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Compose first, build last.

I was brainstorming a new product with a client the other day. We had all sorts of amazing ideas, ranging from cool user-interface tweaks to (almost) entirely new business models. “Wouldn’t it be cool if…” was probably the most commonly uttered phrase.

And then we came back to ground. Brainstorming is fun – but we wanted to launch a product, and as quickly as possible. So we looked at what we could do by putting together existing services, frameworks and solutions, rather than building things from scratch. We agreed to settle on a common user interface framework, and to use content-as-a-service and commerce-as-a-service platforms; we will run the production site on Amazon Web Services, and we’ll use Gitlab to manage our code repositories and deployment pipelines. We think we can probably limit the amount of custom development to a couple of weeks – and most of that time will go to our secret sauce idea, rather than plumbing and housekeeping tasks.

It made me think of my first start-up, back in 1999 – an ecommerce site selling prints and frames. We hand-built an ecommerce engine, a pick/pack/dispatch module, a label printer for the warehouse, integration with our payment gateway, a basic CMS, and a product catalogue solution.

We had a designer invent our very own navigation metaphor, and our check-out journey was only loosely based on Amazon’s process. We built a custom “tooltip” solution when it became clear not everyone knew how to check out online. I spoke to some of the guys at LastMinute.com and learnt about how they used analytics to see what worked and it blew our minds!

We rented a rack at a hosting provider in West London, and I physically wired in our server (we could only afford the one, to begin with). It took about a month to set up our credit card processing facility – the bank didn’t really have much faith in start-up ecommerce companies taking payment online. We built the site with lots of hand-crafted code – no frameworks for us!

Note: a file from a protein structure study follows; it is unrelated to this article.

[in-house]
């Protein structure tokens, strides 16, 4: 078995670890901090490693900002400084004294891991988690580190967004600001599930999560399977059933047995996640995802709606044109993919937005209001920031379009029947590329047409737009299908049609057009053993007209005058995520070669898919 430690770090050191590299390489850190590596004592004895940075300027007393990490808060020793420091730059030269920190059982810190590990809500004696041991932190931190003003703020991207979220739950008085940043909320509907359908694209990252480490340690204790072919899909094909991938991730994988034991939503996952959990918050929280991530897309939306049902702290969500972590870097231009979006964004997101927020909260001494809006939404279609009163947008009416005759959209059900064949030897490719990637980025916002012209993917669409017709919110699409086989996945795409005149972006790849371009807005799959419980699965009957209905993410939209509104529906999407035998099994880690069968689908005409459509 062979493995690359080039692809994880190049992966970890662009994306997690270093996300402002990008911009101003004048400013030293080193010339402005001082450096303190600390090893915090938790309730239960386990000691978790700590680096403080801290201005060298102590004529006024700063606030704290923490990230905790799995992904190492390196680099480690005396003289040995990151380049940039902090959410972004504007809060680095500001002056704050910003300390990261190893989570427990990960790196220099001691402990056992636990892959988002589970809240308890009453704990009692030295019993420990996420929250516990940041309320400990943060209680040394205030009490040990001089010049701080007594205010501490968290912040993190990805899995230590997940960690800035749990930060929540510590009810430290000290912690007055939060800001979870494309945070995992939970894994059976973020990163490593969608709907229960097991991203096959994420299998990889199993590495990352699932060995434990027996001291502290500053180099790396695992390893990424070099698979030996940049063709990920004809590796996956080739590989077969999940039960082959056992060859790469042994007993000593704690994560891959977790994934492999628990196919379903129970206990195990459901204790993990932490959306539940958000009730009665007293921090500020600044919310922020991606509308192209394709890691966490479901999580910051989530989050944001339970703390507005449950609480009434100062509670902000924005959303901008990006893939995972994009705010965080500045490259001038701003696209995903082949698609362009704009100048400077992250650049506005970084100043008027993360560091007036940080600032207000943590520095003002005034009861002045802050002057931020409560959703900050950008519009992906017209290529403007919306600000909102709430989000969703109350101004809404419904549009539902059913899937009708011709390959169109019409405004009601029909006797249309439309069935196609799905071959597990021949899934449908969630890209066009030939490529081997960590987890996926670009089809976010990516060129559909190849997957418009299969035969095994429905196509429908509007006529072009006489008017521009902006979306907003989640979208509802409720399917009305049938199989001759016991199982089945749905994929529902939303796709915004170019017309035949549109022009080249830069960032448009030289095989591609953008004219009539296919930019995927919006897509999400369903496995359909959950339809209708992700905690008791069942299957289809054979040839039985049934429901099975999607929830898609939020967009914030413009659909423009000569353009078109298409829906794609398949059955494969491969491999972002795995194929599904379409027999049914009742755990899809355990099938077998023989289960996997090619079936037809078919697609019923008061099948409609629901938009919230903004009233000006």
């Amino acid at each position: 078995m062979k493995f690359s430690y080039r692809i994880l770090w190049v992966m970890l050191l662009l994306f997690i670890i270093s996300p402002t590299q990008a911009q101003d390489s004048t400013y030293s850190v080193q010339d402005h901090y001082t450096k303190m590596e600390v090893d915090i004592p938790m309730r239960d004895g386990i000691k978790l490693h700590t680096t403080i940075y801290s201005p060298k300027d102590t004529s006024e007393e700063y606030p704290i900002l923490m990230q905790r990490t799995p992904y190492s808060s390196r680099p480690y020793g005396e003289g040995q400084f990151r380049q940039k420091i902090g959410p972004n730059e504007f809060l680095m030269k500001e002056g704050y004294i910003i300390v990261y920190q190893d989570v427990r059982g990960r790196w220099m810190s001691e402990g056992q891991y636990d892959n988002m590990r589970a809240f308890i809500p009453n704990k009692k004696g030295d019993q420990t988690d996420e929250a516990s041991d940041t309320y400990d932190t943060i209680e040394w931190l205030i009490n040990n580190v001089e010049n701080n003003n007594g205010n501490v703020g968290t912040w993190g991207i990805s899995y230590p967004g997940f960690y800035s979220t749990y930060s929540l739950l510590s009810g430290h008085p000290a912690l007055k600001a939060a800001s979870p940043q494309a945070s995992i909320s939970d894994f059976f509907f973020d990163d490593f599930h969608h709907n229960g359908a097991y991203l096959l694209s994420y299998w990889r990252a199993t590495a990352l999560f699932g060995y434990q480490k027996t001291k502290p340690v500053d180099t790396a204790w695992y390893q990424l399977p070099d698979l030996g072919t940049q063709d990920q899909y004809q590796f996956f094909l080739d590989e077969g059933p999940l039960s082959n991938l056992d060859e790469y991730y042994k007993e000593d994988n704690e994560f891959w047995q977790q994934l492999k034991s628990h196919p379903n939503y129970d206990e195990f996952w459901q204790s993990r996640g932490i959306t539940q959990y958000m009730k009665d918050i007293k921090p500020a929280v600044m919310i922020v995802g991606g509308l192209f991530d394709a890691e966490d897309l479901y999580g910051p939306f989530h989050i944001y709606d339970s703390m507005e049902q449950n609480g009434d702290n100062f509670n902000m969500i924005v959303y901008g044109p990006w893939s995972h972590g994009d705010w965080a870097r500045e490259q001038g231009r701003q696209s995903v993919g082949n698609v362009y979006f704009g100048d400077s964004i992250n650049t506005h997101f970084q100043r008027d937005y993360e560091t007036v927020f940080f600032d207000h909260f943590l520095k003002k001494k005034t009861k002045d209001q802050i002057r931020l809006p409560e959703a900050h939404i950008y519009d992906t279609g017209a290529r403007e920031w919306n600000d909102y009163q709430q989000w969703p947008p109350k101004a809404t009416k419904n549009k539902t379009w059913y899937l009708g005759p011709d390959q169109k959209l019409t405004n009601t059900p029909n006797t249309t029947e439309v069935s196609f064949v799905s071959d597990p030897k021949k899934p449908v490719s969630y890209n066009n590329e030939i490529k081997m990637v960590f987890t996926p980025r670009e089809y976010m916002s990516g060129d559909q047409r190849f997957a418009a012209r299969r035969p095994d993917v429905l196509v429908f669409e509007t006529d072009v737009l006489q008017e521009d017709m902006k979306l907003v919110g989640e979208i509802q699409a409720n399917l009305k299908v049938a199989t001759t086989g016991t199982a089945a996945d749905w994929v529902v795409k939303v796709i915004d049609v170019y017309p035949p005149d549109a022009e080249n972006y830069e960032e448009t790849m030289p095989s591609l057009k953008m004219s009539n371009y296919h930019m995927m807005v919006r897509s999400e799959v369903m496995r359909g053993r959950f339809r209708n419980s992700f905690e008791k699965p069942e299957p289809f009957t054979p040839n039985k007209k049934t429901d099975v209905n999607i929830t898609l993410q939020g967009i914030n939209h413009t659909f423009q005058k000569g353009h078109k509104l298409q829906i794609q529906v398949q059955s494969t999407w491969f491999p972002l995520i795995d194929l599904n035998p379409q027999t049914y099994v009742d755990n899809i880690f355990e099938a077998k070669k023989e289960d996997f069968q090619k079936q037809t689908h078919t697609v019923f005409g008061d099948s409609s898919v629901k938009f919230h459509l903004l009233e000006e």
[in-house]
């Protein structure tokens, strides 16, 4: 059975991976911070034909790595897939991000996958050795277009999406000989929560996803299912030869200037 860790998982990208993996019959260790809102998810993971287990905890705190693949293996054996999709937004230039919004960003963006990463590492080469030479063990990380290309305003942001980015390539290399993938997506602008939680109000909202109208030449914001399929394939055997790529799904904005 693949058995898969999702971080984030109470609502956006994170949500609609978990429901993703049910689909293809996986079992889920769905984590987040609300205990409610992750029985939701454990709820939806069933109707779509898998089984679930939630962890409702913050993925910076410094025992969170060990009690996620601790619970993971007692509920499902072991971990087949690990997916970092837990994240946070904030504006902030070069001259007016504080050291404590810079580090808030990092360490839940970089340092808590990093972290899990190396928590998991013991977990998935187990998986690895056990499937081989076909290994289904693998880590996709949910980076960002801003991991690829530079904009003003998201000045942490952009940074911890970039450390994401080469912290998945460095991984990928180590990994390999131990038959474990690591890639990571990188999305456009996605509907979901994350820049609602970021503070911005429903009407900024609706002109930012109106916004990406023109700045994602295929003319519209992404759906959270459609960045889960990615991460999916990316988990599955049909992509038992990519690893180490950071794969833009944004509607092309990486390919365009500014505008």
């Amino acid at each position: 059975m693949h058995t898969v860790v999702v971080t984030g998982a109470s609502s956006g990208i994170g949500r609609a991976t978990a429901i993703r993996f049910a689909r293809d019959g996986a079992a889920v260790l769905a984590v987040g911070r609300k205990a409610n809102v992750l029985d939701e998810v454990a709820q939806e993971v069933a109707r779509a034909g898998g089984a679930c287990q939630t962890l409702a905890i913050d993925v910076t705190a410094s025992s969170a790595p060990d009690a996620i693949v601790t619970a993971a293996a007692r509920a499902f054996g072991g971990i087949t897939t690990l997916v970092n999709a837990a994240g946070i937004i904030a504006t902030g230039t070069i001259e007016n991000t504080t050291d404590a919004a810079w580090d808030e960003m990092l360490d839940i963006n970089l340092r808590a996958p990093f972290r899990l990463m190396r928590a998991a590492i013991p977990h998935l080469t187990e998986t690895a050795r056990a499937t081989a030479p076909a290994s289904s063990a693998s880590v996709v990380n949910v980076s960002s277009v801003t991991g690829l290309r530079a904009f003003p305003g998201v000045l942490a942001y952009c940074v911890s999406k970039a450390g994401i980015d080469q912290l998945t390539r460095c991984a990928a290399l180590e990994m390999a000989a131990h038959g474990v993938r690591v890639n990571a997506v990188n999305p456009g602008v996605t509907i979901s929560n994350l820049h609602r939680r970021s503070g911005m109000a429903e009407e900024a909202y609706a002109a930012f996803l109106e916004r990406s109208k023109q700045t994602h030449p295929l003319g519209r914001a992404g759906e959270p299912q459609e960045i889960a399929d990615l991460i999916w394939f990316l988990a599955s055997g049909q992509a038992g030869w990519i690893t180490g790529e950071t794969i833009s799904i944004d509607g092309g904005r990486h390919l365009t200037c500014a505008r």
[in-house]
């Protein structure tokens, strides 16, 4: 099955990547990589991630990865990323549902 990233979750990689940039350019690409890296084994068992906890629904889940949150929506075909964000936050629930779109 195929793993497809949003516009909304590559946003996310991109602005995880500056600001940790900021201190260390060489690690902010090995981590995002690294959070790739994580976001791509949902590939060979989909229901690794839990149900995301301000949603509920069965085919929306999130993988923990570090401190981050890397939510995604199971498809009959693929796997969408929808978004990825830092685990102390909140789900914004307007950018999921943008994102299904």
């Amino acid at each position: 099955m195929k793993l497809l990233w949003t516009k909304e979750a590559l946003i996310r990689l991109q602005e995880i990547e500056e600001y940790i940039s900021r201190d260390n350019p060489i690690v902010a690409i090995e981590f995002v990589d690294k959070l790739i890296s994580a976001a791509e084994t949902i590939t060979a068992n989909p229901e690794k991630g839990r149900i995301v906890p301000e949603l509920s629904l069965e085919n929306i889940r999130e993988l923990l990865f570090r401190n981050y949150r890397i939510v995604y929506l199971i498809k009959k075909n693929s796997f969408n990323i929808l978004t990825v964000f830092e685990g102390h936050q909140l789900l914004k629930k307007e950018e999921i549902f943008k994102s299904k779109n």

So much has changed. We could build that same solution today mostly by composing existing solutions, for a fraction of the cost. The platform that took 5 of us 6 months to build would probably take 2 people a few weeks at most. The capital required would follow a similar trend – from tens of thousands for hosting, servers etc. to hundreds.

For a similar project today, we’d use one of the many ecommerce platforms (I like Solidius, but we’d probably end up with Magento or Shopify), and use all of the established design artefacts – navigation structures, page layouts etc; our user journeys would be like every other ecommerce site (and that would be a good thing!), and we’d host on Amazon or similar. All of our energy would have gone to the unique, distinguishing features and content which defined our proposition.

On the other hand…it seemed so easy to launch back then. We built it, they came. We did some PR, a little SEO, and our site got traffic. I remember the go-live date, and somehow, from somewhere, the first visitor arrived. They left after a short while, but we got a dozen or so orders on the first day. It was like magic! Today, it’s much easier to build things – but much, much harder to get people to pay attention. Let alone visit your site…sure, we’ve got Facebook ads, and Twitter sponsored posts, and Google ads, and the banner ad is still going strong – but you’re competing against every other entity in the world for attention. In recent business modelling exercises, we found that while the cost of “building” propositions (the design and technical aspects) has dropped around 10-fold in the last 15 years, the cost of acquiring customers online has risen by at least 10-fold, and in some areas by much, much more.

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